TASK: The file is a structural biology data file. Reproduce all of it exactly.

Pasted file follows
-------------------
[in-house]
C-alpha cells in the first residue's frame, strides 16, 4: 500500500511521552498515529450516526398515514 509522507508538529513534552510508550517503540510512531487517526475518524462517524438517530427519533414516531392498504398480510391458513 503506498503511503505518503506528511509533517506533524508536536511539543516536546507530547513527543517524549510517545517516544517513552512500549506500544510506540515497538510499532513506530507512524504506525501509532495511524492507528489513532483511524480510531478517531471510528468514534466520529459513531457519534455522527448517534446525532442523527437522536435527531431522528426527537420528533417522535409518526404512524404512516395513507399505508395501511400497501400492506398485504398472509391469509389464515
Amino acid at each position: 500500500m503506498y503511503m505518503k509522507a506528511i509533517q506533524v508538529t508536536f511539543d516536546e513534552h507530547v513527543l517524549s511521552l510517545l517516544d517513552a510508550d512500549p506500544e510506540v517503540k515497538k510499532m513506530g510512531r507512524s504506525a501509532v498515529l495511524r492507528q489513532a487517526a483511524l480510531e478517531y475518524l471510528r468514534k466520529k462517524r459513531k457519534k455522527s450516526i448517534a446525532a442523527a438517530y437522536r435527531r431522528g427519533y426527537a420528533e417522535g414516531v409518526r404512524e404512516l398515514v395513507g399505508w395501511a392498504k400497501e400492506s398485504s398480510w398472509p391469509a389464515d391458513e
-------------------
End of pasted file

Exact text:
[in-house]
C-alpha cells in the first residue's frame, strides 16, 4: 500500500511521552498515529450516526398515514 509522507508538529513534552510508550517503540510512531487517526475518524462517524438517530427519533414516531392498504398480510391458513 503506498503511503505518503506528511509533517506533524508536536511539543516536546507530547513527543517524549510517545517516544517513552512500549506500544510506540515497538510499532513506530507512524504506525501509532495511524492507528489513532483511524480510531478517531471510528468514534466520529459513531457519534455522527448517534446525532442523527437522536435527531431522528426527537420528533417522535409518526404512524404512516395513507399505508395501511400497501400492506398485504398472509391469509389464515
Amino acid at each position: 500500500m503506498y503511503m505518503k509522507a506528511i509533517q506533524v508538529t508536536f511539543d516536546e513534552h507530547v513527543l517524549s511521552l510517545l517516544d517513552a510508550d512500549p506500544e510506540v517503540k515497538k510499532m513506530g510512531r507512524s504506525a501509532v498515529l495511524r492507528q489513532a487517526a483511524l480510531e478517531y475518524l471510528r468514534k466520529k462517524r459513531k457519534k455522527s450516526i448517534a446525532a442523527a438517530y437522536r435527531r431522528g427519533y426527537a420528533e417522535g414516531v409518526r404512524e404512516l398515514v395513507g399505508w395501511a392498504k400497501e400492506s398485504s398480510w398472509p391469509a389464515d391458513e